Staunton, February 9 – Present-day Russia wants to be the successor to the Soviet Union but its leaders do not recognize that they must make a choice between two very different predecessors: the Stalinist one or the perestroika one, which were in fact based on entirely different principles, Aleksandr Tsipko says.
And because the current elite has not made that choice, it hasn’t yet “recognized either the real causes of the disintegration of the Slavic Russian world or the fundamentally anti-Russian nature of independent Ukraine,” the senior Moscow commentator say (mk.ru/politics/2020/02/09/sovetskie-mify-pochemu-pora-otkazatsya-ot-idei-edinstva-russkikh-i-ukraincev.html).
Thus, it is shocked by the anti-Russian attitudes and pro-Polish ones expressed by Ukrainian President Vladimir Zelensky who many in Moscow hoped would become pro-Russian. They shouldn’t be, and they should not expect that outcome as long as Moscow positions itself as the successor to Stalin rather than Gorbachev.
“Even before the 1917 revolution,” Tsipko continues, “historians involved with research into the nature of Ukrainian separatism warned that if Ukraine became autonomous, it would quickly and inevitably be transformed into an anti-Russian country.” That happened in 1918-1920 and it has happened again since Moscow turned away from perestroika.
That is something Russians must recognize, he says, “and the sooner we turn away from Soviet myths about the indestructible spiritual unity of Russians and Ukrainians, the more out foreign policy will be the product of the real interests of the former RSFSSR which has become the Russian Federation.”
That is proving difficult because “we today simultaneously are the legal successor of two completely different USSRs. On the one hand, we are the legal successors of the ideology of the Stalinist USSR, more precisely of pre-perestroika USSR, and on the other, we are the legal successors of Gorbachev’s perestroika version.”
“And we do not see or consider that the ideological legitimacy of these two USSRs was completely different.” That of “perestroika USSR was in fact anti-communist” and therefore could condemn the Molotov-Ribbentrop Pact and its secret protocols as the USSR Congress of Peoples Deputies did in September 1989.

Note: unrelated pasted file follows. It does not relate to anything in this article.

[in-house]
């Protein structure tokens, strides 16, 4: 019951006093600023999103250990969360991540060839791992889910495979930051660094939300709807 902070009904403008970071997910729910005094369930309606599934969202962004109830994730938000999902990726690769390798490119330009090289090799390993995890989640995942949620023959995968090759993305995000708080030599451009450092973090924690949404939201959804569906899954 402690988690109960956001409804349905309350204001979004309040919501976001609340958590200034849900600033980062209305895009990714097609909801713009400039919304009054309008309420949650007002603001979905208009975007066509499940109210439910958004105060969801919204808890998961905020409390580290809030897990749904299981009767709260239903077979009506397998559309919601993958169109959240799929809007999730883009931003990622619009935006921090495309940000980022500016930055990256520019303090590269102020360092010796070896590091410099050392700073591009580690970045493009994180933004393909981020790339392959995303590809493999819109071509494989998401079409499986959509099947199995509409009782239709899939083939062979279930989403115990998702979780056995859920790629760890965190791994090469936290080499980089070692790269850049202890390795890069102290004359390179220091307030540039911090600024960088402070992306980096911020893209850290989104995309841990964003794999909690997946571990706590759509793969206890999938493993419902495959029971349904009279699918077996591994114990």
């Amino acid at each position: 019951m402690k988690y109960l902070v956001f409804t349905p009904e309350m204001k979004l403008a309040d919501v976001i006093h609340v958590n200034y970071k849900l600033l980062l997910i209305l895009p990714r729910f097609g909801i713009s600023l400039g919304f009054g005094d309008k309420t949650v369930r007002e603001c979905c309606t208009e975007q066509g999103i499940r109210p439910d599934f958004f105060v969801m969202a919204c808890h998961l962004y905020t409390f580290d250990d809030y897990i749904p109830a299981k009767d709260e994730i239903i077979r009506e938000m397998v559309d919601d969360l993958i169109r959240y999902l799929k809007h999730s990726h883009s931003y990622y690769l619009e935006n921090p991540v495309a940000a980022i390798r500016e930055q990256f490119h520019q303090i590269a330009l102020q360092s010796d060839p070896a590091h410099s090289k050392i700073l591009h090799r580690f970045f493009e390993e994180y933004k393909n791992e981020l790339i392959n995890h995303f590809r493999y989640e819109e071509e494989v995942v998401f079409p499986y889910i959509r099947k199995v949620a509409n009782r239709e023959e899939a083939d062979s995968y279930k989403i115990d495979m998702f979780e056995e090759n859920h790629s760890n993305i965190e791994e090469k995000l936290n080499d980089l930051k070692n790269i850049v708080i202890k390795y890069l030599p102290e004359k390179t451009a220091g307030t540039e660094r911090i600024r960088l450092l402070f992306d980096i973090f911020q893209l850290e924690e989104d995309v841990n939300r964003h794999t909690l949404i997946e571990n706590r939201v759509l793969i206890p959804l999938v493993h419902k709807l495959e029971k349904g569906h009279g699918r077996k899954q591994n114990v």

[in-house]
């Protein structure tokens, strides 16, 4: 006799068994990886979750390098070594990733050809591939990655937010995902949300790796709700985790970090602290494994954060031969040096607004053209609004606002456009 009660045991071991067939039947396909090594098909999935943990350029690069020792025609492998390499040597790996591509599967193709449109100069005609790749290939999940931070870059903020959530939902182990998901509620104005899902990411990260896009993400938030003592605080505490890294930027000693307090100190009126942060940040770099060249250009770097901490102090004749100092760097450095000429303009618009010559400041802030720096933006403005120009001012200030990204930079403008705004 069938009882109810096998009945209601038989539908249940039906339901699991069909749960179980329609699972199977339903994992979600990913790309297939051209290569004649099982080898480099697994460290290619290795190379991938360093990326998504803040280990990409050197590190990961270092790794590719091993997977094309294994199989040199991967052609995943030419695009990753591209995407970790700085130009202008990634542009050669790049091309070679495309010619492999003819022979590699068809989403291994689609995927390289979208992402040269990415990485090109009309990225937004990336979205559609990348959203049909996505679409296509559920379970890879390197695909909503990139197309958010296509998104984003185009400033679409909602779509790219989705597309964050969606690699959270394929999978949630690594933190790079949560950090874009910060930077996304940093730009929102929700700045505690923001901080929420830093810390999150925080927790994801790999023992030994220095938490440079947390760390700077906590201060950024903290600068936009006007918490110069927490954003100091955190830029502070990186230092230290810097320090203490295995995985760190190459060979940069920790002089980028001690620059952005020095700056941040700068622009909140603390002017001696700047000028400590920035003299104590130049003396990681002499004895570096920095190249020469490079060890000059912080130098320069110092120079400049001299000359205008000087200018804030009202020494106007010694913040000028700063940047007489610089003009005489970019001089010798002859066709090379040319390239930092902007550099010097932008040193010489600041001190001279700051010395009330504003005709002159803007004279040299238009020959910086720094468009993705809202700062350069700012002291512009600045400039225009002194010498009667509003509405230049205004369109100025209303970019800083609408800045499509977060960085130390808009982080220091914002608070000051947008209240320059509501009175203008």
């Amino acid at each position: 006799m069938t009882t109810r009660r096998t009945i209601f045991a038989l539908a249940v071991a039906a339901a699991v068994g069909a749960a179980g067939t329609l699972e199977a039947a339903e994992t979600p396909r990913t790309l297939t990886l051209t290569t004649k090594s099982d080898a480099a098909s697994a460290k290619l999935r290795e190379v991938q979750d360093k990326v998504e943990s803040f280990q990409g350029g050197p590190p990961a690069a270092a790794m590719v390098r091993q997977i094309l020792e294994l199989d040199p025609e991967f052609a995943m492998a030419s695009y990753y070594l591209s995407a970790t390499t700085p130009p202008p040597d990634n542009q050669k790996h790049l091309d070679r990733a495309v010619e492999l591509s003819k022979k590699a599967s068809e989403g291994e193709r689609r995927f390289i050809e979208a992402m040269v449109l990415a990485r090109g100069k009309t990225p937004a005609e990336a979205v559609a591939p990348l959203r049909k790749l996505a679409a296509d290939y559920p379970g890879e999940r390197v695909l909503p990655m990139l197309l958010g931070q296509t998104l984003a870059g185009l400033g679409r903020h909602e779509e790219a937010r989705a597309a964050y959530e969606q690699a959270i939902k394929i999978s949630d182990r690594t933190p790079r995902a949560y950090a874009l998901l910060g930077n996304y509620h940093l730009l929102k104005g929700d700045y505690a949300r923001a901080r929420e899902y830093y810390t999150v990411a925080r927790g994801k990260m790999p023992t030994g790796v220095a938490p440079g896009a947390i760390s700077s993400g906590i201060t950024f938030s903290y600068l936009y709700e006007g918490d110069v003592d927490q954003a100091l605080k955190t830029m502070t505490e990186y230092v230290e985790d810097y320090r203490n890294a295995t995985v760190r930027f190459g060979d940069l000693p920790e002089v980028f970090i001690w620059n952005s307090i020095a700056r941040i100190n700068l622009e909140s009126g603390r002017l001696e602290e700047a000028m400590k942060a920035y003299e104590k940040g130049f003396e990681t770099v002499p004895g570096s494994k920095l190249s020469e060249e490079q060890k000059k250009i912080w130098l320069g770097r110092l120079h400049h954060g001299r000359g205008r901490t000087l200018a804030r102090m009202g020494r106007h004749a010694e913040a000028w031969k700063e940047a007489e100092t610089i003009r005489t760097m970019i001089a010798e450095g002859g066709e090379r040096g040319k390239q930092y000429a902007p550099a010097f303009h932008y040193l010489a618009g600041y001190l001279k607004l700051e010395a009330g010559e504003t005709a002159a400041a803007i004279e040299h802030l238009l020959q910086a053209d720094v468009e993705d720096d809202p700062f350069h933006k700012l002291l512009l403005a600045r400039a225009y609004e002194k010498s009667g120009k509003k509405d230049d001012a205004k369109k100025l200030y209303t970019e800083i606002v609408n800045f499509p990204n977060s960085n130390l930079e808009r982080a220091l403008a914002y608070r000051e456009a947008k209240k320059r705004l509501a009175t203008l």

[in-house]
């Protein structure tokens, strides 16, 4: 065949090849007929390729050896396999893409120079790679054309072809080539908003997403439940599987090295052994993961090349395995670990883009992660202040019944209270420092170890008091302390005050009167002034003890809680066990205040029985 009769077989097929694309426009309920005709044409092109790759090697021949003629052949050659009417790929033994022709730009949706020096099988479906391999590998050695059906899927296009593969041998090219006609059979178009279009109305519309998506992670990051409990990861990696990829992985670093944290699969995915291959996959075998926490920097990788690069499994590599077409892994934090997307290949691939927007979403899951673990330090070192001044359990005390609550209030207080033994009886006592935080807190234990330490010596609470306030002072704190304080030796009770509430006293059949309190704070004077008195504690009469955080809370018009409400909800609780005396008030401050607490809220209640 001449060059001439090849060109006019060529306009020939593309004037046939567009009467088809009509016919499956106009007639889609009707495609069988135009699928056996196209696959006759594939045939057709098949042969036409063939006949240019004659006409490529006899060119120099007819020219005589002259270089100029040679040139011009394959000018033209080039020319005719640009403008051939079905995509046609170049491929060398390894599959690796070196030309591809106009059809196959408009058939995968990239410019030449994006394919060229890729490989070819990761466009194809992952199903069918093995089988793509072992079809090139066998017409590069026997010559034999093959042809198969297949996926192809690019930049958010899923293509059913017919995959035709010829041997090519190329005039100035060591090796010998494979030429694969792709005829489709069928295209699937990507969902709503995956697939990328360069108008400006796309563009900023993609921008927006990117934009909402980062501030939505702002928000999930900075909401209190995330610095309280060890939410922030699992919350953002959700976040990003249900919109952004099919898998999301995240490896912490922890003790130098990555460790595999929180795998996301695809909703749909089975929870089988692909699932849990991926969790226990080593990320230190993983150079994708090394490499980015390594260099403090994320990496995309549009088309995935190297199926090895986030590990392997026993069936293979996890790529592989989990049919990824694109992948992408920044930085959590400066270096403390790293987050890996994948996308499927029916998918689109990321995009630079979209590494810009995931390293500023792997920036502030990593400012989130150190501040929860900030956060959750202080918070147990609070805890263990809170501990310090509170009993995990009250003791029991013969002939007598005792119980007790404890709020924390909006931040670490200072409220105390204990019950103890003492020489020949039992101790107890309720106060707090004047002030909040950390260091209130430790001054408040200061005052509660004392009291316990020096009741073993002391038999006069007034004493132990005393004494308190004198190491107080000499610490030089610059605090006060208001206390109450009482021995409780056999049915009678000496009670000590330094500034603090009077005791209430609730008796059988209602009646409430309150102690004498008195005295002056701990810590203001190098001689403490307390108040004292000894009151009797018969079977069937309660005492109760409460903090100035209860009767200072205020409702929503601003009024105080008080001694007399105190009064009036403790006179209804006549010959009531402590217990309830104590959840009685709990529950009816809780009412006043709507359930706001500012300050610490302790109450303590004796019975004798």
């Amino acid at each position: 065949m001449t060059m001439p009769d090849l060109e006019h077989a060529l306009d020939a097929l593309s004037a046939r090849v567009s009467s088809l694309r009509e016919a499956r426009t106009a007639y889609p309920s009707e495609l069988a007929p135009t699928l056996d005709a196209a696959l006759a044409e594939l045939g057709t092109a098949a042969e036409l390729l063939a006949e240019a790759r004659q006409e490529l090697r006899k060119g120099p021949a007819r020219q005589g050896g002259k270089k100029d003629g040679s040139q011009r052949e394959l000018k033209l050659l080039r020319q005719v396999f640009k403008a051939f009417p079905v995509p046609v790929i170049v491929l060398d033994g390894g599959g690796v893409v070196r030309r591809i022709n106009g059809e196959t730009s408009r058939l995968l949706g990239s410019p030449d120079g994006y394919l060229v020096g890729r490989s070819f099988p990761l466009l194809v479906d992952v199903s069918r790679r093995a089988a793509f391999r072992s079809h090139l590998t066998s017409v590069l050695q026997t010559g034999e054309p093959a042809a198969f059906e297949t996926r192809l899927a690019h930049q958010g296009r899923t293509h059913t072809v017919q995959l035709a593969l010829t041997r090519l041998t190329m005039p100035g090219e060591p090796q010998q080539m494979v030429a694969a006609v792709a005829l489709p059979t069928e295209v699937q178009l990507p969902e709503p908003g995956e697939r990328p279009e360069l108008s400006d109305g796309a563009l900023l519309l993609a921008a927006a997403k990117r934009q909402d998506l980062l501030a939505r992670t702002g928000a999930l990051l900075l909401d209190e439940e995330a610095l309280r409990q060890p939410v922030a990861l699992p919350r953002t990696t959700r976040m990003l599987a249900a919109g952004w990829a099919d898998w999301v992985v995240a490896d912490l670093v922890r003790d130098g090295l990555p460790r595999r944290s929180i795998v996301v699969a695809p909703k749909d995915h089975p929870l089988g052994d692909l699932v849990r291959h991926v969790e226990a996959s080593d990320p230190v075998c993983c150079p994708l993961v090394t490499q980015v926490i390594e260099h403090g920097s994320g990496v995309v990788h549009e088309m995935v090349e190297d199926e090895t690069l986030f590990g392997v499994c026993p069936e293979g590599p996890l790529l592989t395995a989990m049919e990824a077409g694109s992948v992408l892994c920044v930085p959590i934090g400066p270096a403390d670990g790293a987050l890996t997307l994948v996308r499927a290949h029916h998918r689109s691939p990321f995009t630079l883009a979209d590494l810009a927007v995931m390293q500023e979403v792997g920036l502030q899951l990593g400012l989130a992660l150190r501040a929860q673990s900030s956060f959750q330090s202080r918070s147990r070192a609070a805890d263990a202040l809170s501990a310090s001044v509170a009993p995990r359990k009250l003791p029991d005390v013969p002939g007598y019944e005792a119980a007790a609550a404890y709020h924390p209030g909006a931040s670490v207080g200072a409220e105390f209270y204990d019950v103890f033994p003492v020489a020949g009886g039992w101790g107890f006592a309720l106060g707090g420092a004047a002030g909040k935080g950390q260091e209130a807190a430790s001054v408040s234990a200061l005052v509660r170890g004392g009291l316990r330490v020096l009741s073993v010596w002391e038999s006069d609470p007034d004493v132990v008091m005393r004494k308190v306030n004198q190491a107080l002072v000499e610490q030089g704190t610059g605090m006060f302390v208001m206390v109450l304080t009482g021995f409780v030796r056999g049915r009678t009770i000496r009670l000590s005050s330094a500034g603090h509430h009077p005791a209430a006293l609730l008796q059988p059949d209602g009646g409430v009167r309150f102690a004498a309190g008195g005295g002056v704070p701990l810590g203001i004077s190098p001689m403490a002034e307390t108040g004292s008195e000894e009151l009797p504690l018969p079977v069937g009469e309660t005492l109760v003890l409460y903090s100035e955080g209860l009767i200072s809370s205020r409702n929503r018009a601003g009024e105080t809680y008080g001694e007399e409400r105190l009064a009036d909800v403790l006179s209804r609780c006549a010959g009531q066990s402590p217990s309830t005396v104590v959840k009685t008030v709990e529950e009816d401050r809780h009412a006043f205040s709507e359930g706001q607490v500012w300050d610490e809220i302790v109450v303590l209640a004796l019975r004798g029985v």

The Congress declared that that agreement was “an act of personal power and in no way reflected the will of the Soviet people which does not bear responsibility for this deal.” This means, Tsipko argues, that “already in Gorbachev’s times,” its elected leaders had made a clear distinction between the interests of the people and the will of Stalin.
Further, there was a recognition that “the peoples of the USSR were just as much victims of Stalin’s repressions as were the peoples of Eastern Europe, including Poland.” That attitude gave hope that Russianness could be separated from Sovietism and that the hostility of Eastern Europe’s peoples to the peoples of the USSR could be overcome.
Tragically, the current Russian leadership has turned away from that position and views itself and its country as the legal successor not of Gorbachev’s country but of Stalin’s, a shift that explains “all these present-day anti-Russian passions both in Ukraine and in Poland.,” Tsipko suggests.
“In my view,” he says, “the denial of the legal succession of present-day Russia from Gorbachev’s USSR inflicts moral harm not only on the contemporary non-ethnic Russian nation but on the ethnic Russian people in general.” And until that changes, “we will never get out of the current situation of a besieged fortress.”
“A Russia which tightly connects itself with the foreign and domestic policies of Stalin and which considers that he dd everything correctly inevitably will be viewed by our neighbors in Europe as a threat to humaneness and humanity,” Tsipko concludes.